What is the Difference Between ADD and ADHD?
If you’re reading this, you may be on a quest to find the official difference between ADD and ADHD. The thing is, there isn’t one. ADD is, in fact, an outdated term for ADHD. That is, in the medical field, if you have the symptoms of what used to be called ADD, your diagnosis will be one of three ADHD types:
- Combined Presentation: someone has this if enough symptoms of both criteria—inattention and hyperactivity-impulsivity—were present for the past 6 months (from the checklist).
- Predominantly Inattentive Presentation: if enough symptoms of inattention, but not hyperactivity-impulsivity, were present for the past six months.
- Predominantly Hyperactive-Impulsive Presentation: if enough symptoms of hyperactivity-impulsivity, but not inattention, were present for the past six months. 
*Please note that some doctors will still use the term ADD for the sake of understanding.
Since we already discussed the brain of someone with ADHD, possible causes, and tips for helping them, in this post we’ll take a quick look at the history of the term, why this is significant, and how we apply this knowledge at Pathfinders.
The Diagnostic and Statistical Manual of Mental Disorders (DSM) is the authority on diagnosing any mental, or neurological, disorder, so the history of the term is best found in looking at the changes that the DSM has given it .
- From 1980-1987 the DSM-III (third edition) used the term Attention Deficit Disorder (ADD), and there were two subtypes—with hyperactivity and without hyperactivity.
- From 1987-1994 the DSM-III R (third edition, revised) changed the term to Attention Deficit Hyperactive Disorder (ADHD) because hyperactivity became a more predominant trait.
- From 1994-2013 the DSM-IV (fourth edition) still used the term ADHD, but with a small addition—AD/HD. This slash implies that some people might be more hyperactive or more inattentive, or have a mix of the two. The three types mentioned above describe each category—more hyperactive, more inattentive, or both—only in the DSM-IV, they were called “types” instead of presentations.
- The new edition, DSM-V (released in 2013), has little changes from the DSM-IV. In fact, the only difference is that it is now called a presentation instead of a type.
So, to sum it all up, the traits of what used to be called ADD are now under the term AD/HD. It is evident from the history above that the term has developed a more comprehensive approach. According to the DSM-III, you either had hyperactivity or you didn’t. Today, you can primarily have hyperactivity, or inattentiveness, or both. The newest category acknowledges the nuances of ADHD.
Some people think that ADD and ADHD should remain separate diagnoses because not all people appear to have hyperactivity. To answer this, the newest term, AD/HD, covers all the symptoms of what used to be ADD as well as new and emerging symptoms with the hyperactivity element. Having a new term that covers both allows for a keener understanding of this complex condition.
Moreover, many people think that hyperactivity is a black and white subject—either someone is very hyper or they aren’t. This is a common misconception. In fact, the reason that ADD was changed to ADHD in the DSM-III R is because hyperactivity became an observable trait in people who were getting diagnosed with ADD, it just presented itself in less obvious and different ways. It is helpful to see hyperactivity as not simply a physically observable trait. For instance, girls portray hyperactivity differently than boys. While boys might have the more notorious traits of being rambunctious and physically impulsive, girls (though some will portray these traits as well), usually display internal traits, like anxiety and low self-esteem [3, 4]. It is the same for adulthood. Children with ADHD commonly become adults with ADHD, but they often find that their symptoms have changed—the over-display of activity in childhood becomes extreme restlessness, they may develop a reliance on drugs, and they may be more disorganized .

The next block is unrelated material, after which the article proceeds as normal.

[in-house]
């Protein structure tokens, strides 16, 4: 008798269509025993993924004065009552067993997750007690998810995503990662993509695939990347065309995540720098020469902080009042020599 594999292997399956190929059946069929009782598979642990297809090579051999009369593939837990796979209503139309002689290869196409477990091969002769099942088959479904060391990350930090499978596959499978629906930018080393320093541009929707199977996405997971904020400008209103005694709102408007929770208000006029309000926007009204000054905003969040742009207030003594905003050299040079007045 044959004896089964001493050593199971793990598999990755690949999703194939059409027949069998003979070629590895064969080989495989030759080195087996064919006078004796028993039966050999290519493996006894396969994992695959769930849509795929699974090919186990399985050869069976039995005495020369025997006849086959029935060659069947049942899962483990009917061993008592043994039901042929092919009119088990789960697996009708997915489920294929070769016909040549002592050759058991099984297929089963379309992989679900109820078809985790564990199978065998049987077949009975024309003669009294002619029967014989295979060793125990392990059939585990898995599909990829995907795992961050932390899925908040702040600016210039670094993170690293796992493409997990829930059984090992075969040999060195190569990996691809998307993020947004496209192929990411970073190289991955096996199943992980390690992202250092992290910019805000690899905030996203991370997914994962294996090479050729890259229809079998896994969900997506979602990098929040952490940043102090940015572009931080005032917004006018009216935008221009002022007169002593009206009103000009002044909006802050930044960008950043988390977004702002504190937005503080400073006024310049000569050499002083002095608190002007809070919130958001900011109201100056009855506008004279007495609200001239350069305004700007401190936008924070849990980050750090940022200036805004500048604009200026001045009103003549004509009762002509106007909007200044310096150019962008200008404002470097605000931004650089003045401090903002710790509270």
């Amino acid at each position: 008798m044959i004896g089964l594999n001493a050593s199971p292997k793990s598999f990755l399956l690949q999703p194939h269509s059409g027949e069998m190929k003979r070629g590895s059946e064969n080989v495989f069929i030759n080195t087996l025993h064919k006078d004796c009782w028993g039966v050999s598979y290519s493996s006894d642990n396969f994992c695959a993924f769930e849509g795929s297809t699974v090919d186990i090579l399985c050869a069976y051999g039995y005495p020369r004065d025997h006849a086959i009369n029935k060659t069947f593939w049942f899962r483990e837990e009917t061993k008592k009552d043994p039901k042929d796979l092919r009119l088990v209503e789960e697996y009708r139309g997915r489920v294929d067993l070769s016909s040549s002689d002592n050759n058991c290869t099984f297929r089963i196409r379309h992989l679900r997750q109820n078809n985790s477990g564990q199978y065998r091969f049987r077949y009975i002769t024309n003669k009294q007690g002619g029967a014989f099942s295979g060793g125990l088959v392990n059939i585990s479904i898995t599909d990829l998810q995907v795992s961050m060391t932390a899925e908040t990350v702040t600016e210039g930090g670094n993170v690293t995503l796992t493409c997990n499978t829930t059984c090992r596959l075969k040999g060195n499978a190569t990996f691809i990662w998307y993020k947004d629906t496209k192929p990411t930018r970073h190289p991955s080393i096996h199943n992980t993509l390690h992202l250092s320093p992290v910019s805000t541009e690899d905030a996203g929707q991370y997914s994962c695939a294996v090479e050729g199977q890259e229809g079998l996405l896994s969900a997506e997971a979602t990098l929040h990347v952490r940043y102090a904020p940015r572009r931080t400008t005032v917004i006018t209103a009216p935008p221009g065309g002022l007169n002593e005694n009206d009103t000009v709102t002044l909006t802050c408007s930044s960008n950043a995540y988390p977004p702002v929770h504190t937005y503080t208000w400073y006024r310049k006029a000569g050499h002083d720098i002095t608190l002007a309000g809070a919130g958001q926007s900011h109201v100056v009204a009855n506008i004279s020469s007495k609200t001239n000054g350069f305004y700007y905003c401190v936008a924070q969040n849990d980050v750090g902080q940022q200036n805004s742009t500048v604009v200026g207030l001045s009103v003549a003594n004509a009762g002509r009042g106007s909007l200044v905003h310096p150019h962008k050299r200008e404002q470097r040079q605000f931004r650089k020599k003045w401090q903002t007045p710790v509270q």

Additionally, traits will differ from person-to-person regardless of gender. So, while some boys will be more boisterous and display obvious hyperactivity, others might be more impulsive.
Why is this significant?
The more we understand about ADHD and how it is displayed in different people, the more effective treatments can be made. If we don’t understand that some people struggle with ADHD in different, less noticeable ways, we can’t accurately help them overcome it. Language and terms are constantly in flux because we are always learning new things about the brain. And on top of that, changes in culture, food, and lifestyle affect the malleable brain. So there’s always something new to learn for the sake of helping those affected by ADHD.
At Pathfinders, we acknowledge this by tailoring training to each child through comprehensive programs and one-on-one training. We acknowledge that not every child is the same, even if they have the same diagnosis. We come alongside parents to provide tips for home-life and improvement. For a list of tips, please see our post on ADHD.
- Centers for Disease Control and Prevention. (2017). Attention Deficit/Hyperactivity Disorder. Retrieved from https://www.cdc.gov/ncbddd/adhd/diagnosis.html
- Low, Keath. (2017, February 14). Is ADD the Same Thing as ADHD. Retrieved from https://www.verywell.com/is-add-the-same-thing-as-adhd-20467
- Yagoda, Maria. (2013, April 3). ADHD is Different for Women. Retrieved from https://www.theatlantic.com/health/archive/2013/04/adhd-is-different-for-women/381158/
- Kinman, Tricia. (2016, March 22). Gender Differences in ADHD Symptoms. Retrieved from https://www.healthline.com/health/adhd/adhd-symptoms-in-girls-and-boys#1
- Gentile, J. P., Atiq, R., & Gillig, P. M. (2006). Adult ADHD: Diagnosis, Differential Diagnosis, and Medication Management. Psychiatry (Edgmont), 3(8), 25–30.